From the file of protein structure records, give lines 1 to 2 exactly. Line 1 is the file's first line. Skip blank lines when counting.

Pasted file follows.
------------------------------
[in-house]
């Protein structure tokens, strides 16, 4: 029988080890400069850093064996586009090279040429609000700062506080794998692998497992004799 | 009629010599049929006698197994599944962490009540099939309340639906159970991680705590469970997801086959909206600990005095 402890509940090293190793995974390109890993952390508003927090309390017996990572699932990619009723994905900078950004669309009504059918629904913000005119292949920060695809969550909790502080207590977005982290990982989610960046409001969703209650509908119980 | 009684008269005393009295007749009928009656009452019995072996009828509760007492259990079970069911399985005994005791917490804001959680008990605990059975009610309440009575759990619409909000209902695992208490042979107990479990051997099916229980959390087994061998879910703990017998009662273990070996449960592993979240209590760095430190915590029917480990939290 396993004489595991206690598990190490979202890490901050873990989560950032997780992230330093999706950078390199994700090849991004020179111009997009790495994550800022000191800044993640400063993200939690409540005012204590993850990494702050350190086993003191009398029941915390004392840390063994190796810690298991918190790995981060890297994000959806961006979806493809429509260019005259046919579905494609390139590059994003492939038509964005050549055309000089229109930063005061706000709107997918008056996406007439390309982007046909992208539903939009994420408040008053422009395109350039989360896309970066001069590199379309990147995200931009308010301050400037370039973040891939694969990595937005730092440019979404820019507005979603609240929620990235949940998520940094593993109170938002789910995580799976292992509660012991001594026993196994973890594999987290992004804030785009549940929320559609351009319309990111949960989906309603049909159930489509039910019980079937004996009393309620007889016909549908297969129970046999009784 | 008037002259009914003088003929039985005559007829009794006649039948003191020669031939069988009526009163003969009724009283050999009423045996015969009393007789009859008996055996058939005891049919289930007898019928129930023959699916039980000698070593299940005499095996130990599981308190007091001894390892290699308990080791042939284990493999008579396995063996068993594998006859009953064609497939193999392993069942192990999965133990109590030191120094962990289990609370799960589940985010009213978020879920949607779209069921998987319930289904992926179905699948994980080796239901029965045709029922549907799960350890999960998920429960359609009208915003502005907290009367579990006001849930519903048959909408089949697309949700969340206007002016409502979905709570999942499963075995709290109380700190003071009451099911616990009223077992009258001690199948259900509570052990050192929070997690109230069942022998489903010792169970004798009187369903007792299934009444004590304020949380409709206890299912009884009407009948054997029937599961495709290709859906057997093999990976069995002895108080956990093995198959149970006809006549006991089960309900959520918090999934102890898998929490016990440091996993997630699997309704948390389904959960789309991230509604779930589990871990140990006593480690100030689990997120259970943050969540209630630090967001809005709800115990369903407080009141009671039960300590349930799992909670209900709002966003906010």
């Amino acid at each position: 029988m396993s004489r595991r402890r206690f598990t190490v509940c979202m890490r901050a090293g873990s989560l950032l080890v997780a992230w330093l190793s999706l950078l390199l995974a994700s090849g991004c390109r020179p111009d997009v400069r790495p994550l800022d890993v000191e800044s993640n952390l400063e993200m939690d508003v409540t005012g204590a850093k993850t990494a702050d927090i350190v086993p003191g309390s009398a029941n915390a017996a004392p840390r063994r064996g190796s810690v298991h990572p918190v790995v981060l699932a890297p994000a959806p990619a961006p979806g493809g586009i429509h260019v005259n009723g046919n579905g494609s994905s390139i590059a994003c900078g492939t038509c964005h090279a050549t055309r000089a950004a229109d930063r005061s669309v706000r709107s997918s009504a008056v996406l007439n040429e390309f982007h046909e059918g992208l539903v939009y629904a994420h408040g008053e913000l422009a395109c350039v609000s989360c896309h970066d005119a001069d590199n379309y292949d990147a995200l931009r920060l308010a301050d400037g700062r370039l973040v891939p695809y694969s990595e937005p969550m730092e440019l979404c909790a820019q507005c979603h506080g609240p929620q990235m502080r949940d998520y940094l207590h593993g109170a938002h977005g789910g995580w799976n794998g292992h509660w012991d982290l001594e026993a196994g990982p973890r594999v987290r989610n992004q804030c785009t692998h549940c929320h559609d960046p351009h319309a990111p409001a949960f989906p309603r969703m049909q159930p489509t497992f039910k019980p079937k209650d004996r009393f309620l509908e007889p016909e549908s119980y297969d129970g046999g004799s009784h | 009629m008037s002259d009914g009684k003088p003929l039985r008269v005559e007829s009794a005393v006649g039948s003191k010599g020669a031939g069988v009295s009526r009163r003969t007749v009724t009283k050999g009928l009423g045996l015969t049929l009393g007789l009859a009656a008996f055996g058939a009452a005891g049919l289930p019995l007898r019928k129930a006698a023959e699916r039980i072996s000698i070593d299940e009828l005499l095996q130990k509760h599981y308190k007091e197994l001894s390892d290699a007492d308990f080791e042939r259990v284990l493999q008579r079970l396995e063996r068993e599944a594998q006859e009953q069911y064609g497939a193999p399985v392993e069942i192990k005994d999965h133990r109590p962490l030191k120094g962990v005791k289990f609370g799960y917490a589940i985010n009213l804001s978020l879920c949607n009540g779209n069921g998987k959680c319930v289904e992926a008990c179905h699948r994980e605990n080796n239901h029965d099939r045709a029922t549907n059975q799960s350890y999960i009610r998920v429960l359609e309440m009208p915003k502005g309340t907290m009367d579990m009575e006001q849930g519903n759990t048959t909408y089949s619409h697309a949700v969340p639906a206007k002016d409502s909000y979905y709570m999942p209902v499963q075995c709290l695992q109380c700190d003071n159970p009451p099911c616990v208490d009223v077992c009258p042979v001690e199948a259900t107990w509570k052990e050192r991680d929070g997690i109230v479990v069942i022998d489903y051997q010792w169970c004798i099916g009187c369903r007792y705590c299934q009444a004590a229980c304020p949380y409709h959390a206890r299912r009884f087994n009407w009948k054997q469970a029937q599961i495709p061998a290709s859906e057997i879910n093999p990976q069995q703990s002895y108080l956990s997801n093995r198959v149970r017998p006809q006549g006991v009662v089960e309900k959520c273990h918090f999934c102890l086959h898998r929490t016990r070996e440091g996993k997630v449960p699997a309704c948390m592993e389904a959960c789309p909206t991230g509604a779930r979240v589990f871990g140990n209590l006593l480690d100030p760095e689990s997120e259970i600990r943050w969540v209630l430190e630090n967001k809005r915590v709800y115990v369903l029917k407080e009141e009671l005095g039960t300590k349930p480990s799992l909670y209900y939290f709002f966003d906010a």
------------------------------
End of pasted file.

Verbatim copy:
[in-house]
């Protein structure tokens, strides 16, 4: 029988080890400069850093064996586009090279040429609000700062506080794998692998497992004799 | 009629010599049929006698197994599944962490009540099939309340639906159970991680705590469970997801086959909206600990005095 402890509940090293190793995974390109890993952390508003927090309390017996990572699932990619009723994905900078950004669309009504059918629904913000005119292949920060695809969550909790502080207590977005982290990982989610960046409001969703209650509908119980 | 009684008269005393009295007749009928009656009452019995072996009828509760007492259990079970069911399985005994005791917490804001959680008990605990059975009610309440009575759990619409909000209902695992208490042979107990479990051997099916229980959390087994061998879910703990017998009662273990070996449960592993979240209590760095430190915590029917480990939290 396993004489595991206690598990190490979202890490901050873990989560950032997780992230330093999706950078390199994700090849991004020179111009997009790495994550800022000191800044993640400063993200939690409540005012204590993850990494702050350190086993003191009398029941915390004392840390063994190796810690298991918190790995981060890297994000959806961006979806493809429509260019005259046919579905494609390139590059994003492939038509964005050549055309000089229109930063005061706000709107997918008056996406007439390309982007046909992208539903939009994420408040008053422009395109350039989360896309970066001069590199379309990147995200931009308010301050400037370039973040891939694969990595937005730092440019979404820019507005979603609240929620990235949940998520940094593993109170938002789910995580799976292992509660012991001594026993196994973890594999987290992004804030785009549940929320559609351009319309990111949960989906309603049909159930489509039910019980079937004996009393309620007889016909549908297969129970046999009784 | 008037002259009914003088003929039985005559007829009794006649039948003191020669031939069988009526009163003969009724009283050999009423045996015969009393007789009859008996055996058939005891049919289930007898019928129930023959699916039980000698070593299940005499095996130990599981308190007091001894390892290699308990080791042939284990493999008579396995063996068993594998006859009953064609497939193999392993069942192990999965133990109590030191120094962990289990609370799960589940985010009213978020879920949607779209069921998987319930289904992926179905699948994980080796239901029965045709029922549907799960350890999960998920429960359609009208915003502005907290009367579990006001849930519903048959909408089949697309949700969340206007002016409502979905709570999942499963075995709290109380700190003071009451099911616990009223077992009258001690199948259900509570052990050192929070997690109230069942022998489903010792169970004798009187369903007792299934009444004590304020949380409709206890299912009884009407009948054997029937599961495709290709859906057997093999990976069995002895108080956990093995198959149970006809006549006991089960309900959520918090999934102890898998929490016990440091996993997630699997309704948390389904959960789309991230509604779930589990871990140990006593480690100030689990997120259970943050969540209630630090967001809005709800115990369903407080009141009671039960300590349930799992909670209900709002966003906010």